Installing the Walls
Well, in keeping with the wall theme, here’s another post for you about the all-important home feature:
The walls. They’re kind of a big deal.
We were not anticipating how much time installing walls would take. It took us about a month. (Most of our work is relegated to weekends. If you have the flexibility or the energy to work on a project like this during the week, you’re bound to finish it sooner than we did – and we’re jealous of you.) I thought it would take one weekend. I was very, very wrong.
It requires accurate measuring, a lot of cutting, heavy lifting and then having 2 people at install – one person to hold the board and one to screw it in. Although, Adam completed the whole shower while I was out of town by nailing wood “shelves” to the studs to hold his cement board while he screwed it in. That’s dedication and ingenuity.
But before we could even get started with the sheetrock and cement board, we had to add new support for our new and rather large medicine cabinet.
This was added time I didn’t anticipate.
We also had to install our shower shelves.
And then things got annoying because we didn’t have studs where we wanted the cement board to end and the sheetrock to begin. That was a tad problematic. After a trip to Lowes for a few 2 x 4’s, we installed additional studs for our wall transitions.
Guess what? Then we had to re-route the wiring, unwire, and re-wire the switch so the electrical could go through the new studs. Ah… the beauty of home renovation projects…
Several hours later – or maybe days – we started to actually install the walls.
There was no cement board in here before – it was mesh and mortar behind the tile – so we added new cement board and we replaced nearly all of the sheetrock. There was some sheetrock that was salvageable, but most of it had some major dents, scratches, puckers, spackle scars, or years of dampness that needed replacing.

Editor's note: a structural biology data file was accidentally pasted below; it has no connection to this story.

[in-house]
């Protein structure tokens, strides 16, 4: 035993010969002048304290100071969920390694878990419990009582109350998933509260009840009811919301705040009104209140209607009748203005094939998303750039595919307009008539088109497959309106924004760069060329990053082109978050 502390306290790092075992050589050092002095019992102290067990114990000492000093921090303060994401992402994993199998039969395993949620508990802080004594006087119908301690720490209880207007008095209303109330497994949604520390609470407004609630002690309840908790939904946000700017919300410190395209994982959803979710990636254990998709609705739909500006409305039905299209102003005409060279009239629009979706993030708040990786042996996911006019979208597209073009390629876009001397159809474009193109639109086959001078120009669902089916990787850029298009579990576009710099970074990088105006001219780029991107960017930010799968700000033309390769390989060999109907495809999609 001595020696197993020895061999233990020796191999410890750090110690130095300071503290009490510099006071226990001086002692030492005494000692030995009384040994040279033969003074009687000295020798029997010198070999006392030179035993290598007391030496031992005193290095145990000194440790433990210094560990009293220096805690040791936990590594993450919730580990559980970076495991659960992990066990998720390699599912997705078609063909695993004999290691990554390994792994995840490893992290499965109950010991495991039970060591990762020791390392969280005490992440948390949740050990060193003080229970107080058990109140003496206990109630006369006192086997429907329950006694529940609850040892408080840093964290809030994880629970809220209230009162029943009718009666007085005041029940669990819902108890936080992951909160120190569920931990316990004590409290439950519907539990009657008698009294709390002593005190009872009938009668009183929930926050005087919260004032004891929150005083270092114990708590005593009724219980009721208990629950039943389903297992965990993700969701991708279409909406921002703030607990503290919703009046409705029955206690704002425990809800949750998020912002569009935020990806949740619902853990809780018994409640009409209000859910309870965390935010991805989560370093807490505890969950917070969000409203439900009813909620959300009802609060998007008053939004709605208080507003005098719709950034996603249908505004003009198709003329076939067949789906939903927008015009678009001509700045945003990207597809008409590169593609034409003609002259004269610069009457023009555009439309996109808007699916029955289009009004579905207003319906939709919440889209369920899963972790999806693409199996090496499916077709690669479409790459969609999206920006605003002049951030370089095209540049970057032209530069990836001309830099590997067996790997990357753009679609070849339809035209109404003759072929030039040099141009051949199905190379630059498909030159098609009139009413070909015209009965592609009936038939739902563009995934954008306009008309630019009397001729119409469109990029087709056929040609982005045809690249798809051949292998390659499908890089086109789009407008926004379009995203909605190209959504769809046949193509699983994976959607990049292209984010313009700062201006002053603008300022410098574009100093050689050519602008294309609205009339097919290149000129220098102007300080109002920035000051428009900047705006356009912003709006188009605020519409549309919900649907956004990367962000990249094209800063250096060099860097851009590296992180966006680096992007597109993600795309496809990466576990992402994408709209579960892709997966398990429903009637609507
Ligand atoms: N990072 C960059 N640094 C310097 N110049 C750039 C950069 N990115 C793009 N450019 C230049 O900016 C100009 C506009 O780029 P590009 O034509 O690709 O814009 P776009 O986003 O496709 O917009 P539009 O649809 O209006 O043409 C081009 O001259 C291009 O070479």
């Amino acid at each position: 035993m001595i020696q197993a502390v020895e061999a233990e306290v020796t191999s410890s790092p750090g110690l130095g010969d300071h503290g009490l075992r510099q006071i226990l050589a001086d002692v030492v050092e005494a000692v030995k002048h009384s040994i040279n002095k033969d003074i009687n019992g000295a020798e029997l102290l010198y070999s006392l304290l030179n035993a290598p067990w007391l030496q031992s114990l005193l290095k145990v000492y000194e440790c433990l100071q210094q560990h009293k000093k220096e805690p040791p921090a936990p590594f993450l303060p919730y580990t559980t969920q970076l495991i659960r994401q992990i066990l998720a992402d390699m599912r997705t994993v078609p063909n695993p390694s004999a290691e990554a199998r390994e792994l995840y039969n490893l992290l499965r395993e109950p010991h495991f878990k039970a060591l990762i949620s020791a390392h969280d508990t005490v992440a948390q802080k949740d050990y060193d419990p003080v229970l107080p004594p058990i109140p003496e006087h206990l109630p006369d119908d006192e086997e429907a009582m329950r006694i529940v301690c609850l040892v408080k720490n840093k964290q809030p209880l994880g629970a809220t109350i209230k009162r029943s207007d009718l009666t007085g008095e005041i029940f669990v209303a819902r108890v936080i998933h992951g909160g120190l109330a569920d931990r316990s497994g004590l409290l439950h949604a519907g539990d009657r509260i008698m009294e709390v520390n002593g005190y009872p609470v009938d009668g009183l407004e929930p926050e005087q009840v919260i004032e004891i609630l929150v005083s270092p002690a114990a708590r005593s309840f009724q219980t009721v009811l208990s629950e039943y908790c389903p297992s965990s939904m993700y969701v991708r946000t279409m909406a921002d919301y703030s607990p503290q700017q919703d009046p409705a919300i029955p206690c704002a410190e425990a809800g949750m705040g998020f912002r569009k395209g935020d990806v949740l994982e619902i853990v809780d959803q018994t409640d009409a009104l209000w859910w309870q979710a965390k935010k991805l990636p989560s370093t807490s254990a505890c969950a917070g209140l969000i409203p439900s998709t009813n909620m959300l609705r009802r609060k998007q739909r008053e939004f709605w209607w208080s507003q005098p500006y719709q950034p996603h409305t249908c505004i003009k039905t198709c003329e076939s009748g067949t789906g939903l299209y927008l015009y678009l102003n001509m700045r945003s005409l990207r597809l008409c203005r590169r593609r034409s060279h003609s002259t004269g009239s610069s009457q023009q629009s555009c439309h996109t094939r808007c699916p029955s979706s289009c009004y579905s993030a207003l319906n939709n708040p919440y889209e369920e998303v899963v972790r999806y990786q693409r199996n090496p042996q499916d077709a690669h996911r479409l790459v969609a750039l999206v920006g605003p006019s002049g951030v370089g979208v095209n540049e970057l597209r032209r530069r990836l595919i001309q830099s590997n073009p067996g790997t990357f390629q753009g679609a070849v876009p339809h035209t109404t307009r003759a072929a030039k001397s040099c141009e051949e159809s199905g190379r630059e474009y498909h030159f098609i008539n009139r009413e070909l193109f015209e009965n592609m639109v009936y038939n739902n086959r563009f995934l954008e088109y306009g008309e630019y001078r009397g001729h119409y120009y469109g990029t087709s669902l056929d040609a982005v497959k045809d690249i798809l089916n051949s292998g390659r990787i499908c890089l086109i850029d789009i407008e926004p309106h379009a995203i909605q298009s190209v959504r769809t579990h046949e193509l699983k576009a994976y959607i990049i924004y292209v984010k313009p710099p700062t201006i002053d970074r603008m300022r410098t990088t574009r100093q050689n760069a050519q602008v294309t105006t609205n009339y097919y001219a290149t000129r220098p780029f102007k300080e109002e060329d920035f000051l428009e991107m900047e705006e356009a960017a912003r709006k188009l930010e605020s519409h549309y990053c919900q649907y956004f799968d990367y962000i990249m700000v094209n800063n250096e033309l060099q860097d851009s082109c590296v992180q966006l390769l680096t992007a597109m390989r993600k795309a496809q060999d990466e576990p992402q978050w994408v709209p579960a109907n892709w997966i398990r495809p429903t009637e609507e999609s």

Once the curb was finished, we were ready to install walls: sheetrock for painted walls and cement board for tiled walls.
That meant installing cement board from the floor to the ceiling in the shower, on both sides of the knee wall and the top of it, and on the sink/toilet wall from the floor to 48” high.
And cut the cement board to frame them out.
The hardest wall was of course this one:
It has 3 cut-outs: 1) the vanity light, 2) the medicine cabinet, and 3) the outlet. I messed it up the first time. So we had to cut it again. Nice one, Meredith. It took us half a day to do that one piece. The second time around, we scored the cut-out for the medicine cabinet and punched it out after we installed the wall. This kept the wall strong and sturdy during its trip from the garage to the bathroom. It also allowed us to manhandle it into position without breaking pieces off of it. Once you cut out a big chunk, it really weakens the wall until you can screw it into the studs.
We cut all of our wallboards in the garage because they make A LOT of dust. The cement boards were cut with a masonry blade on the table saw and we cut the sheetrock with a utility knife. It took two of us to get the larger boards in position, one of us to hold it, and the other to screw it in.